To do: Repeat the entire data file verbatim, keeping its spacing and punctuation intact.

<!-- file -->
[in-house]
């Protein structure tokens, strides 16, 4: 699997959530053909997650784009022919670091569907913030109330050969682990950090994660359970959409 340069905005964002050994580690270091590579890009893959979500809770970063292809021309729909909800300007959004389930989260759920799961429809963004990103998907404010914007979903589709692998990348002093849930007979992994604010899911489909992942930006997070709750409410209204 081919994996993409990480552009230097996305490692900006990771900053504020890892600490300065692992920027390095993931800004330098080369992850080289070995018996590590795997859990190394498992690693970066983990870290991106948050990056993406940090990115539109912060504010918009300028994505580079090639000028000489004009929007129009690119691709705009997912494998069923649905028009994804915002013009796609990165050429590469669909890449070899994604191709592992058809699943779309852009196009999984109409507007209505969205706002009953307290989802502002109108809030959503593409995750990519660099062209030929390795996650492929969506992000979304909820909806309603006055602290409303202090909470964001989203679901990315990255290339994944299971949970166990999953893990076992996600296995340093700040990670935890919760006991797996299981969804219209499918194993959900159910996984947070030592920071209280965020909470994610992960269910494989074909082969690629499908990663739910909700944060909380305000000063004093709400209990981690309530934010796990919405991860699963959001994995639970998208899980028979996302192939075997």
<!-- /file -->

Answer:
[in-house]
């Protein structure tokens, strides 16, 4: 699997959530053909997650784009022919670091569907913030109330050969682990950090994660359970959409 340069905005964002050994580690270091590579890009893959979500809770970063292809021309729909909800300007959004389930989260759920799961429809963004990103998907404010914007979903589709692998990348002093849930007979992994604010899911489909992942930006997070709750409410209204 081919994996993409990480552009230097996305490692900006990771900053504020890892600490300065692992920027390095993931800004330098080369992850080289070995018996590590795997859990190394498992690693970066983990870290991106948050990056993406940090990115539109912060504010918009300028994505580079090639000028000489004009929007129009690119691709705009997912494998069923649905028009994804915002013009796609990165050429590469669909890449070899994604191709592992058809699943779309852009196009999984109409507007209505969205706002009953307290989802502002109108809030959503593409995750990519660099062209030929390795996650492929969506992000979304909820909806309603006055602290409303202090909470964001989203679901990315990255290339994944299971949970166990999953893990076992996600296995340093700040990670935890919760006991797996299981969804219209499918194993959900159910996984947070030592920071209280965020909470994610992960269910494989074909082969690629499908990663739910909700944060909380305000000063004093709400209990981690309530934010796990919405991860699963959001994995639970998208899980028979996302192939075997």